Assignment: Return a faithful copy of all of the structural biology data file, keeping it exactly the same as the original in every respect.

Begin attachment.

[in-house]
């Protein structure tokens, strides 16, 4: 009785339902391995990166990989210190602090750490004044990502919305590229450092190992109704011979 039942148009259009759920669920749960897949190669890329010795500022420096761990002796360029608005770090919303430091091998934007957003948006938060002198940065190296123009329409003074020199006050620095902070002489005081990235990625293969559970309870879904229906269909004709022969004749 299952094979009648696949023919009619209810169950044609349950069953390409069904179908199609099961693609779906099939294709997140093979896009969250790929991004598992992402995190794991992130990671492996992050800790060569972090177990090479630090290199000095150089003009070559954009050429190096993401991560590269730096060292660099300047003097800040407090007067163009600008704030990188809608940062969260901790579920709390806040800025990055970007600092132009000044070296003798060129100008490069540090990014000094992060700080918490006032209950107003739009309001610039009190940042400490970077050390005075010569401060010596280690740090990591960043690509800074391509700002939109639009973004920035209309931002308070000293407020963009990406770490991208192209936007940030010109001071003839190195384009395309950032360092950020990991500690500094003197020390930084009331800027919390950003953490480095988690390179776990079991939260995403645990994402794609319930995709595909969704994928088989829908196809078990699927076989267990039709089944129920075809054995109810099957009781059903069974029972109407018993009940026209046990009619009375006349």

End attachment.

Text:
[in-house]
């Protein structure tokens, strides 16, 4: 009785339902391995990166990989210190602090750490004044990502919305590229450092190992109704011979 039942148009259009759920669920749960897949190669890329010795500022420096761990002796360029608005770090919303430091091998934007957003948006938060002198940065190296123009329409003074020199006050620095902070002489005081990235990625293969559970309870879904229906269909004709022969004749 299952094979009648696949023919009619209810169950044609349950069953390409069904179908199609099961693609779906099939294709997140093979896009969250790929991004598992992402995190794991992130990671492996992050800790060569972090177990090479630090290199000095150089003009070559954009050429190096993401991560590269730096060292660099300047003097800040407090007067163009600008704030990188809608940062969260901790579920709390806040800025990055970007600092132009000044070296003798060129100008490069540090990014000094992060700080918490006032209950107003739009309001610039009190940042400490970077050390005075010569401060010596280690740090990591960043690509800074391509700002939109639009973004920035209309931002308070000293407020963009990406770490991208192209936007940030010109001071003839190195384009395309950032360092950020990991500690500094003197020390930084009331800027919390950003953490480095988690390179776990079991939260995403645990994402794609319930995709595909969704994928088989829908196809078990699927076989267990039709089944129920075809054995109810099957009781059903069974029972109407018993009940026209046990009619009375006349």